UNIVERSITY PARK, Pa. -- The Lion's Den drill, introduced by Penn State coach James Franklin this spring, is tailored for someone like Jordan Lucas. It is intense and loud and personal.
In the drill, three offensive linemen and three defensive linemen attack each other while an offensive player attempts to move the ball past one defensive player, like a linebacker or a cornerback like Lucas. Players yell and players hit.
It is football at its most primal.
In the Lion's Den, the winner is going to be aggressive and charismatic, and Lucas is often that guy.
"I believe I have a lot of personality," Lucas said.
Lucas begins what will be his second season of true playing time in a position not generally befitting someone of his experience. Because of Penn State's lack of veterans and his maturity, he's being counted on not only as a significant contributor to the defense, but also as a leader.
"He had a great year last year and it's showed and rubbed off, and I think a lot of the defensive backs look up to him," said linebacker Mike Hull.
Lucas came to Penn State more advanced than the average freshman.
He had spent a postgraduate year at Worcester Academy (Mass.) after his senior year at New Rochelle High School. There, he honed his defensive back skills and committed to former coach Bill O'Brien in January 2012, shortly after O'Brien got the job.
O'Brien's assistant, John Butler, sensed Lucas could succeed right away because of his prep school background and told him that before Lucas had reached campus.
"He would always tell me, 'You're not a young guy coming in here; you're a veteran,' " Lucas said.
"Of course, what freshman comes in here and automatically thinks like that? That just doesn't happen."
Lucas played sparingly as a freshman, often on special teams. He won the defense's most-improved player award during spring practice last year and proved how much he had in the fall, finishing third on the team in tackles with 55 and first in interceptions with three.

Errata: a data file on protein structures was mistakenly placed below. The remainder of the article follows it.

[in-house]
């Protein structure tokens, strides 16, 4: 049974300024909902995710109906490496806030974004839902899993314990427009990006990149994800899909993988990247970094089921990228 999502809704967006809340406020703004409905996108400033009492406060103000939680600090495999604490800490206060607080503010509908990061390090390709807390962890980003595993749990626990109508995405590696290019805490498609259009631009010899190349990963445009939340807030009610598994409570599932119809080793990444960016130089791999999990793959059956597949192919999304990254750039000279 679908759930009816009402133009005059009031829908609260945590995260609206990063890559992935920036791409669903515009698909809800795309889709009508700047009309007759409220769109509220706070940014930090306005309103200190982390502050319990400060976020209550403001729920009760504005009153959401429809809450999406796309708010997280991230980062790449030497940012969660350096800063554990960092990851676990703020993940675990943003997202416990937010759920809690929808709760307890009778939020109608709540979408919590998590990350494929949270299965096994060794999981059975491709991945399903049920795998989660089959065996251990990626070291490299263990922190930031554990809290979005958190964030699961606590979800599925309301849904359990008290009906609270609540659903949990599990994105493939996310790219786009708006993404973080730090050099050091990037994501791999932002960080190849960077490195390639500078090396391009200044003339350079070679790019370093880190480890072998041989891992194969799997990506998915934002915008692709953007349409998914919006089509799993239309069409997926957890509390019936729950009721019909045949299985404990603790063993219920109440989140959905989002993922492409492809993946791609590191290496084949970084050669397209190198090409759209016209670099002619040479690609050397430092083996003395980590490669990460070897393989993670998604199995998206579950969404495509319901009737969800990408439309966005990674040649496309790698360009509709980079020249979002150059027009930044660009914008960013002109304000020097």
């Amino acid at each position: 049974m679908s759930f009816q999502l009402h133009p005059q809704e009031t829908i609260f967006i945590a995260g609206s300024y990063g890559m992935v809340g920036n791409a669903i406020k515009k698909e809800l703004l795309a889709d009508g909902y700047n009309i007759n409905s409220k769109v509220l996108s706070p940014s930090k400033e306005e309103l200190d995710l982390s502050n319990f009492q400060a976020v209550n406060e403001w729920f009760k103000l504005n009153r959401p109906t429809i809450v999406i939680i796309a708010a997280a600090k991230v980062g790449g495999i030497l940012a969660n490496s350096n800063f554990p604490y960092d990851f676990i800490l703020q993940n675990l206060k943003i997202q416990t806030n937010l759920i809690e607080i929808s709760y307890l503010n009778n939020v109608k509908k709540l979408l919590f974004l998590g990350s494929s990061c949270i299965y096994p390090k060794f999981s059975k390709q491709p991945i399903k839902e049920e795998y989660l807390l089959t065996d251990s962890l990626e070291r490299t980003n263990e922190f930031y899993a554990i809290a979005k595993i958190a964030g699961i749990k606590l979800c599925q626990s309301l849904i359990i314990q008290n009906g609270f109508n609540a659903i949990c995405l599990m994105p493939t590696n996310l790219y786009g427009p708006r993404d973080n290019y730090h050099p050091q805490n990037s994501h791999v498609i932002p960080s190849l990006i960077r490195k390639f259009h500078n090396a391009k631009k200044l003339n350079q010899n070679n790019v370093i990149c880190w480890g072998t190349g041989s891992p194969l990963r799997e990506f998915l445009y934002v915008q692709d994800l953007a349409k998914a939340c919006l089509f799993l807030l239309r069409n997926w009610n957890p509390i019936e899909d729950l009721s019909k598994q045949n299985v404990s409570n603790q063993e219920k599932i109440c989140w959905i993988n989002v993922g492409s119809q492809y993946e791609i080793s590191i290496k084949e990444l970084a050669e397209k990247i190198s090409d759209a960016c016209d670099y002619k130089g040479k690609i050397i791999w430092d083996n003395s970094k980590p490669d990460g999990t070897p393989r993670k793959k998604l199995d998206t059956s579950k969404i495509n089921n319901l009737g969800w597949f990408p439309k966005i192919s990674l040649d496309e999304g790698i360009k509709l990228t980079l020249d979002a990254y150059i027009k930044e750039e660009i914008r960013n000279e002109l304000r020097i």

Lucas said Franklin's defensive system will give him even more freedom this year, allowing him to roam from his cornerback position with "more responsibility."
In addition to his on-field performance last year, Lucas became known for his candor with his teammates and the media.
After the hardest losses, against Ohio State for instance, he was prepared to discuss the team's problems and how they sought to fix them.
But Lucas didn't consider himself a leader. This offseason he said he is "taking the leader role."
Two years ago, Penn State's leaders were obvious. Linebacker Michael Mauti and fullback Mike Zordich set expectations and made sure their teammates knew to follow them.
Last year, Penn State had key seniors like linebacker Glenn Carson and offensive guard John Urschel. As accomplished as they were, they weren't leaders of the same variety as Mauti and Zordich, who guided Penn State through their fiery words every bit as much as their actions.
Lucas said from a young age he was taught that way. He expects leaders to be loud, and he expects to be a leader this season.
"Some guys just don't get the lead by example thing," Lucas said. "It takes a voice sometimes."
Mark Dent: firstname.lastname@example.org, 412-439-3791 and Twitter @mdent05